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The International Men and Gender Equality Survey (IMAGES) is one of the most comprehensive household studies ever carried out on men’s attitudes and practices – along with women’s opinions and reports of men’s practices – on a wide variety of topics related to gender equality.
The data and conclusions generated from IMAGES have served as the foundation for the development of all of Promundo’s major initiatives, and they have informed the design of numerous partner interventions to engage men in gender equality and the prevention of gender-based violence.
Results from IMAGES have informed national-level discussions and the development of new policies, including serving as an impetus for men’s health initiatives in Brazil and for discussions with the Ministry of Health in Chile around engaging men in childbirth.
The International Men and Gender Equality Survey (IMAGES) is one of the most comprehensive studies ever on men’s practices and attitudes as they relate to gender norms, attitudes toward gender equality policies, household dynamics including caregiving and men’s involvement as fathers, intimate partner violence, health, and economic stress. As of 2014, it had been carried out in more than 10 countries, including Bosnia and Herzegovina, Brazil, Chile, Croatia, Democratic Republic of Congo, India, Malawi, Mali, Mexico, and Rwanda. Between 2009 and 2013, household surveys were administered to more than 16,000 men and 5,000 women, ages 18-59. Promundo and the International Center for Research on Women (ICRW) created and co-coordinate IMAGES.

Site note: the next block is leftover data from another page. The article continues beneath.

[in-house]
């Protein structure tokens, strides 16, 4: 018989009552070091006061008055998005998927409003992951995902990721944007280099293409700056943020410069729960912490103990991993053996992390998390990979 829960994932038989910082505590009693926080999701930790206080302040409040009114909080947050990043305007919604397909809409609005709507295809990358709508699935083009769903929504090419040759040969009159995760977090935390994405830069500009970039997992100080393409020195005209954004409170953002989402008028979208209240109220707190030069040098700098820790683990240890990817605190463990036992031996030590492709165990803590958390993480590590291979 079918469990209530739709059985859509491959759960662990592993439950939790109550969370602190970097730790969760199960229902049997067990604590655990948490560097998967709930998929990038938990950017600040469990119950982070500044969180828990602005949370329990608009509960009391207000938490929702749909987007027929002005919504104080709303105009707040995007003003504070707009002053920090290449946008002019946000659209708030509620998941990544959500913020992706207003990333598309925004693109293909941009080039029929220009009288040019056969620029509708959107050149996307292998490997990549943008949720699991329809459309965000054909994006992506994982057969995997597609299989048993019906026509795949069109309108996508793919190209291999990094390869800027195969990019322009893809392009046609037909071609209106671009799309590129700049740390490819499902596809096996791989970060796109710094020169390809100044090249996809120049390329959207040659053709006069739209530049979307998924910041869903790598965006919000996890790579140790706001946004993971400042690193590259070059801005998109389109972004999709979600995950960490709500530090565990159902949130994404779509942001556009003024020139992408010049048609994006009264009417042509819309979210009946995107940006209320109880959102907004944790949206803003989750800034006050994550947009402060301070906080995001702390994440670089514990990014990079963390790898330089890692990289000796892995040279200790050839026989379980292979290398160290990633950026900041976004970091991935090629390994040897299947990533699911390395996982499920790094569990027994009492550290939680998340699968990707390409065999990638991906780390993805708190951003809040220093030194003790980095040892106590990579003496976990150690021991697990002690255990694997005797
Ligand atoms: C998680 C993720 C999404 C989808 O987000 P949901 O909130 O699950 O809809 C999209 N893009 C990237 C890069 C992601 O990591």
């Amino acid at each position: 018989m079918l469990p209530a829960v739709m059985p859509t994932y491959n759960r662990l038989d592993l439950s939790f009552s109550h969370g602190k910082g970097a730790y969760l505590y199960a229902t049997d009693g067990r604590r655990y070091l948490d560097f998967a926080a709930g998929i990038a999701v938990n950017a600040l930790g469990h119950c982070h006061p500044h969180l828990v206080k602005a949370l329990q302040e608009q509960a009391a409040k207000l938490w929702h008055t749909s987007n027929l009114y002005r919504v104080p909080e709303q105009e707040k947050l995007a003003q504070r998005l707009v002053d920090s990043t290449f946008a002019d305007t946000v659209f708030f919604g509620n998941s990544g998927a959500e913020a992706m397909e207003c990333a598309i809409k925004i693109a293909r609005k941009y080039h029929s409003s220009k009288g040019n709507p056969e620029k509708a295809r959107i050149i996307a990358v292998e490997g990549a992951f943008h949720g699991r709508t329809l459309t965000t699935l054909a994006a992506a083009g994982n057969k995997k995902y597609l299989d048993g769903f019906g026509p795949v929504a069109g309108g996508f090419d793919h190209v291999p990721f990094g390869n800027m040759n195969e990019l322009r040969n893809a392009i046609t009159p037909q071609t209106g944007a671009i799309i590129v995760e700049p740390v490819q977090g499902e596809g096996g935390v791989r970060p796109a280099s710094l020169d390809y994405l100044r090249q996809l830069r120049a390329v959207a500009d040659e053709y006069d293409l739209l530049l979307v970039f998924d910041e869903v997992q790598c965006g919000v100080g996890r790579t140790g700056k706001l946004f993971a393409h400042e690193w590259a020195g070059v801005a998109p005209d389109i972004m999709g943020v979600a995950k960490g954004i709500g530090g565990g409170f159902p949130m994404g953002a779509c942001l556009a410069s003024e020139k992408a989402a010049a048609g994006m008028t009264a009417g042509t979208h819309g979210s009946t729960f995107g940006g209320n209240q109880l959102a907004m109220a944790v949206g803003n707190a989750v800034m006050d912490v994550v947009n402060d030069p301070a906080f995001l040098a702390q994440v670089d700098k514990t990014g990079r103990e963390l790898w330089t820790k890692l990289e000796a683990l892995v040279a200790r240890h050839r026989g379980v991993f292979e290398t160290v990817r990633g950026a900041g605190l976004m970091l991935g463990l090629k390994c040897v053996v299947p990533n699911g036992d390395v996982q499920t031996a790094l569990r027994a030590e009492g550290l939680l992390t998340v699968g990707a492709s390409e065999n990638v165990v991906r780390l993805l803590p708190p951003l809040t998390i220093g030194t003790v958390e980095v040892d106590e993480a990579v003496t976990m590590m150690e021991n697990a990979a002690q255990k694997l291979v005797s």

IMAGES data provides insights on men’s use of violence against partners, participation in caregiving, and men’s reactions to the global gender equality agenda, among other themes. The IMAGES questionnaire includes items from the World Health Organization multi-country study on violence against women, the Demographic and Health Surveys, the Gender Equitable Men (GEM) Scale – a validated instrument to assess attitudes about gender that has been adapted and validated in household research in more than 20 countries – and other field-tested and validated questions on men’s attitudes and practices related to gender equality.
The questionnaire has been adapted across contexts – while maintaining its core set of comparable questions – to ensure its cultural acceptability and relevance. In the case of conflict and post-conflict settings, the questionnaire includes additional item about the effects of conflict and displacement on gender relations. The quantitative survey is always carried out together with qualitative research to map masculinities, contextualize the survey results, and provide detailed life histories that illuminate key quantitative findings.